Lakota Woman by Mary Crow Dog and Richard Erdoes.
HarperPerennial, Harper Collins, New York, 1990.  Originally published by Grove Weidenfeld.
Adult autobiography, 264 pages.
Lexile:  970L  .
AR Level: not leveled.

The life story of Mary Crow Dog, especially her time with the American Indian Movement and at Wounded Knee.

Lakota Woman resized

Every so often I stumble into a book with no expectations.  I wasn’t familiar with this title when I got it and started reading with only the basic knowledge that it was a Native American woman’s autobiography.  However, instead it was an education!

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Graphic Novel Review: Putuguq & Kublu

“You could have been hurt! You two need to be more careful near that inuksuk.” page 10

Putuguq & Kublu by Danny Christopher, illustrated by Astrid Arijanto.
Inhabit Media, Iqualuit, Nunavut, Canada, 2017.
Early reader graphic novel, 40 pages.
Not leveled.

Putuguq and his dog are trying to play a trick on big sister Kublu.  While running across the tundra they meet Grandpa who reminds them to be careful around the inuksuit.  Of course then Putuguq has to try to lift his own stone… but the results aren’t what he expected!

 

Putuguq and Kublu 1 cover resized

This is the first book of a graphic novel series called Putuguq & Kublu.   We had already read the second title (without realizing that it was the second in a series) called Putuguq & Kublu and the Qualupaliit!  I didn’t see any more in this series yet, but would definitely continue to buy them if more are released.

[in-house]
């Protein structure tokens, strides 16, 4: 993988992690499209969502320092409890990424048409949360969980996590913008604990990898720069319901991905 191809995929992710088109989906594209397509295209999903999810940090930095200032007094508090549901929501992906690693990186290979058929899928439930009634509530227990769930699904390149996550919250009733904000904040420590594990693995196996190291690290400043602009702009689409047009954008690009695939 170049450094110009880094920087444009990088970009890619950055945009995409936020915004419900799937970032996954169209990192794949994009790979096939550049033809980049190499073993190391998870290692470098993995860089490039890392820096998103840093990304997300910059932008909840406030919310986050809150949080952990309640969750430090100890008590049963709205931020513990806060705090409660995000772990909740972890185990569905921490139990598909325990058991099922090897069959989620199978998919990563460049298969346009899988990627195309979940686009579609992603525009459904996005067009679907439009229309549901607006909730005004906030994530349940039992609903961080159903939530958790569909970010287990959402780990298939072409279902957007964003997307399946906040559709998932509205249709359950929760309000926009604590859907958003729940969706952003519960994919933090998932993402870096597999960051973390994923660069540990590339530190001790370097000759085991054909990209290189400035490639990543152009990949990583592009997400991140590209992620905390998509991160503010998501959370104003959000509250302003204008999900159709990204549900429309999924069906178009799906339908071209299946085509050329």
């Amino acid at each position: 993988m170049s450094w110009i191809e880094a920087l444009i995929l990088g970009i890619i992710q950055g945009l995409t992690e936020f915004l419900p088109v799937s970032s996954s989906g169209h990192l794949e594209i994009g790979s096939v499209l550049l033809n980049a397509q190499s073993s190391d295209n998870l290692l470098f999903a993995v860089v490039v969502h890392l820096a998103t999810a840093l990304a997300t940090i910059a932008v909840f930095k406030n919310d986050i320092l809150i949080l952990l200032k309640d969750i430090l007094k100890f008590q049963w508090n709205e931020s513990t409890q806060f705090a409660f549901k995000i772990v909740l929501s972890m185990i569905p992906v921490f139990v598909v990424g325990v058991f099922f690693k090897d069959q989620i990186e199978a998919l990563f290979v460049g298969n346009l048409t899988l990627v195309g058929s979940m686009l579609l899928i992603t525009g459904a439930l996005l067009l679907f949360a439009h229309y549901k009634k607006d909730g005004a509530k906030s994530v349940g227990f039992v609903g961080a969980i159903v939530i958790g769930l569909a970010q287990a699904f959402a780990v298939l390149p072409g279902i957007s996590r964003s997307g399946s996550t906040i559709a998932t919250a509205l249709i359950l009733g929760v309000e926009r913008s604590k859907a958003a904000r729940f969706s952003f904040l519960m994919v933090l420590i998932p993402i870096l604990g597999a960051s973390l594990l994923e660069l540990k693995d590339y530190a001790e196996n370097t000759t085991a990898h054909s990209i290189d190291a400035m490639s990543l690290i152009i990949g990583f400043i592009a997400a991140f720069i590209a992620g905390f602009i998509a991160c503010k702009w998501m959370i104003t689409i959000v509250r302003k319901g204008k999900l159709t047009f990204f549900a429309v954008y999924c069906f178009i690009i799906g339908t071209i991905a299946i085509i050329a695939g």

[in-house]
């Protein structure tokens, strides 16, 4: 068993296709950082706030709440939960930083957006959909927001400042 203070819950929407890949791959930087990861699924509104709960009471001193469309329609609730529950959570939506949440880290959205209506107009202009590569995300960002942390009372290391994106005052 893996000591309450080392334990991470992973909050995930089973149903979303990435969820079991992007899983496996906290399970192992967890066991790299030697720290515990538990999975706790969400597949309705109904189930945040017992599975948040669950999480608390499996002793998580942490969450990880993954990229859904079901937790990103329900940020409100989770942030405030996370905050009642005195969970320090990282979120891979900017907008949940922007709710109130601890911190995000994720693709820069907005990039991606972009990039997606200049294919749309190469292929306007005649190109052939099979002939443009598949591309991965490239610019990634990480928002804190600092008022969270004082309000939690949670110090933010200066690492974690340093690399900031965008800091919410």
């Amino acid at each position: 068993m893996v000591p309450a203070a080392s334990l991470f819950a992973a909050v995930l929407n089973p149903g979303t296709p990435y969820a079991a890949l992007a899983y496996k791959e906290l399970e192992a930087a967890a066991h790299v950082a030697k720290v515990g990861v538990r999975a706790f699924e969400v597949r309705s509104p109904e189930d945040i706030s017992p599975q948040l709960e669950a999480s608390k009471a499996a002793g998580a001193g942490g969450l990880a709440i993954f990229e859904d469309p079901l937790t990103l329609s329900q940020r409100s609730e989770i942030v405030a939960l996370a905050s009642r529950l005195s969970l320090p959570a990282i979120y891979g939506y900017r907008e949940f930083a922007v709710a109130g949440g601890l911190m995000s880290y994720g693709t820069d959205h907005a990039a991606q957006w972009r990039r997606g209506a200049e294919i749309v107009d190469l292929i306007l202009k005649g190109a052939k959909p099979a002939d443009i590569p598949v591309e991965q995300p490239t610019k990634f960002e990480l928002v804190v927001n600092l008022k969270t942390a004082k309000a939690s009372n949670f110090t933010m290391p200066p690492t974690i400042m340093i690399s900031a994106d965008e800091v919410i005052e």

This is the introductory book, which shows us a little about our favorite siblings and their world.  I’m not very familiar with tundra seasons but am guessing that this takes place in the spring or summer, because flowers are shown blooming.

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Board Book Review: Cradle Me

Our 46th board book is a favorite, and has further uses for language learners.

Cradle Me by Debby Slier.
Star Bright Books, Cambridge, Massachusetts, 2012.
Board book, 12 pages.

Ten different babies in ten different cradle boards showing ten different emotions or actions.

Cradle Me cover resized
Cradle My by Debby Slier.

This has been a surprise favorite of our children.  I knew from Global Babies and other series that they would enjoy seeing real photographs of other babies, but I had no idea this basic book would hold their attention so well.

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Review: Giving Thanks 1621

Some thoughts on a slightly controversial children’s book.

Giving Thanks: The 1621 Harvest Feast by Kate Waters, photographs by Russ Kendall, in cooperation with the Plimoth Plantation.
Scholastic, New York, 2001.
Picture book, 40 pages.
Lexile:  620L  .
AR Level:  3.9 (worth 0.5)  .